SelectUserInfo in the UserDB class. Recall that this method returns a
DataSet with a single table and a single row—presuming that there is
some data returned in the DataSet, determined by checking the Count
property of the Tables collection of the DataSet; see Listing Six.

Once you've confirmed that there is some data in the table, gather the
Salt from the returned DataSet with the Password the user has entered,
and create a hashed password. Given that newly hashed password, you
compare it with the value stored in the database as PasswordHash. If
the new hashed password and the one from the database are the same,
you know the users are who they say they are (or at least that they
know the correct password).

Looking back at btnLogin_Click, if users appear to be who they say
they are, call RedirectFromLoginPage from the FormsAuthentication
class. This method sets a cookie used to track who users are, and
redirects users back to the page they were sent from. So in this
application, you might set Default.aspx as the homepage, and when
users try to access that page, they are redirected to the Login.aspx
page.

Of course, there are a couple of other requirements when you are
creating an application secured with forms authentication. The
standard way to change a password is to enter the current password,
then enter the new password twice. On this screen, I use standard
ASP.NET validators to verify that the fields are filled in, and that
the new password is entered identically twice. One thing to be
especially careful about is exposing information you do not intend to
in the validator code. If, in fact, your system lets you know the
user's current password, it would be a terrible idea to use the
Compare validator to ensure that the Old Password field is filled with
the correct password. The Compare validator has a ValueToCompare
property that could be used to hold this value; however, doing so
sends the current password to the browser as clear text.

Figure 1 is the Change Password screen with the new password not
entered correctly in both fields. Once all fields pass the validators
and the user clicks the Submit button, Listing Seven in the
Button1_Click method is executed. Once again, the User object is
created and the properties are set. In this example, you use the
User.Identity.Name property to get the UserName that was saved when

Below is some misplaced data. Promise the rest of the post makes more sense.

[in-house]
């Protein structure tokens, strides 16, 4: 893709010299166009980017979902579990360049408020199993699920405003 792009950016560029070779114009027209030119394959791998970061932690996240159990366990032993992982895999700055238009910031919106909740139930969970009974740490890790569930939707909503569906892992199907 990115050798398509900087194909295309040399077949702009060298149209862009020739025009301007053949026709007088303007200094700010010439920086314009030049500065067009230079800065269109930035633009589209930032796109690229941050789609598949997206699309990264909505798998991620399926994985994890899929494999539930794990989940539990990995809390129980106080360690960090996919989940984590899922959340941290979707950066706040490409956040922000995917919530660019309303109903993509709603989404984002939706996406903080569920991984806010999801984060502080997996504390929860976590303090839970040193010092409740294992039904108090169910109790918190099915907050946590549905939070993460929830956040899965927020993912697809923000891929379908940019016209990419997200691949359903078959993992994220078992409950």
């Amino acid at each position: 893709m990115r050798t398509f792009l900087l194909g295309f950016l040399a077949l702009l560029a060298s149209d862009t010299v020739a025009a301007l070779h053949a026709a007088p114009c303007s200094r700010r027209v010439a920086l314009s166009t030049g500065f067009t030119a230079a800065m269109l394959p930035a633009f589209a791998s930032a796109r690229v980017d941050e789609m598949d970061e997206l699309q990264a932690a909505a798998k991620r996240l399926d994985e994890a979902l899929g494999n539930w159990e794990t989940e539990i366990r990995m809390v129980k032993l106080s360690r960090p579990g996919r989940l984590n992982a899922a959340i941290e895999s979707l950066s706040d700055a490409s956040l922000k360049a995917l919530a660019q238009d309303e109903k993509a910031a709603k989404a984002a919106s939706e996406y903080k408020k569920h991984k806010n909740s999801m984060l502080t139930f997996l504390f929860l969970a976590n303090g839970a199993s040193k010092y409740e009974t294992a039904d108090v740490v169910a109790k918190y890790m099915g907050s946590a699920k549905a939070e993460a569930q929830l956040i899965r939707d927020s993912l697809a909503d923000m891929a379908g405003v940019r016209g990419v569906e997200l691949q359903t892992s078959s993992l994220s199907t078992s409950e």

FormsAuthentication.RedirectFromLoginPage was called on the Login
screen if the current password entered is correct (as confirmed by a
true return from VerifyPassword).

There is one quirk in how RedirectFromLoginPage works. If you go
directly to the login page instead of going to a secured page and then
redirecting to the login page, there is no ReturnUrl passed in the
query string to the login page. In that case, ASP.NET redirects to a
page named Default.aspx (and displays a 404 error if you do not have a
Default.aspx). My solution is to always have a Default.aspx, even if
that is not in fact the real homepage, and redirect from that page to
whatever the real homepage is.

To make this system something that you can just use (and not what you
should be doing in a real application), this system lets you register
if you like from the main page. Clicking on the Register link from the
login page brings you to a form like in Figure 2. This screen also
uses ASP.NET validators to ensure required fields are entered and that
the password is entered identically in both password fields (using
logic just like the ChangePassword screen). When you click the Save
button, Listing Eight is executed. In this case, I also instantiate a
User object, but rather than use it, I just call the SaveNewUser
method on that object. In the end, this code calls simply down into
the UserDB method of the same name, after doing the same one-way
hashing on the password and salt.

Possible Enhancements
There are a number of improvements that could be made to this code in
a production environment. First, you might want to implement a Group
system, so that in addition to allowing/disallowing unauthenticated
users, you can use a full role-based system. By storing user roles in
the authentication cookie, you can restore them into a
GenericPrincipal object whenever Application_AuthenticateRequest is
called. Also, to avoid another roundtrip to the database, I do not
have a method in place to seed the LastLogin DateTime field when users
log in. If this is important, you could implement this. And finally,
the logic to reset the password is not present, although the same
logic used to create new users can be used to reset passwords. From
there, you could use whatever logic you want to send new passwords to
users.

One other improvement (most useful if the database server was on a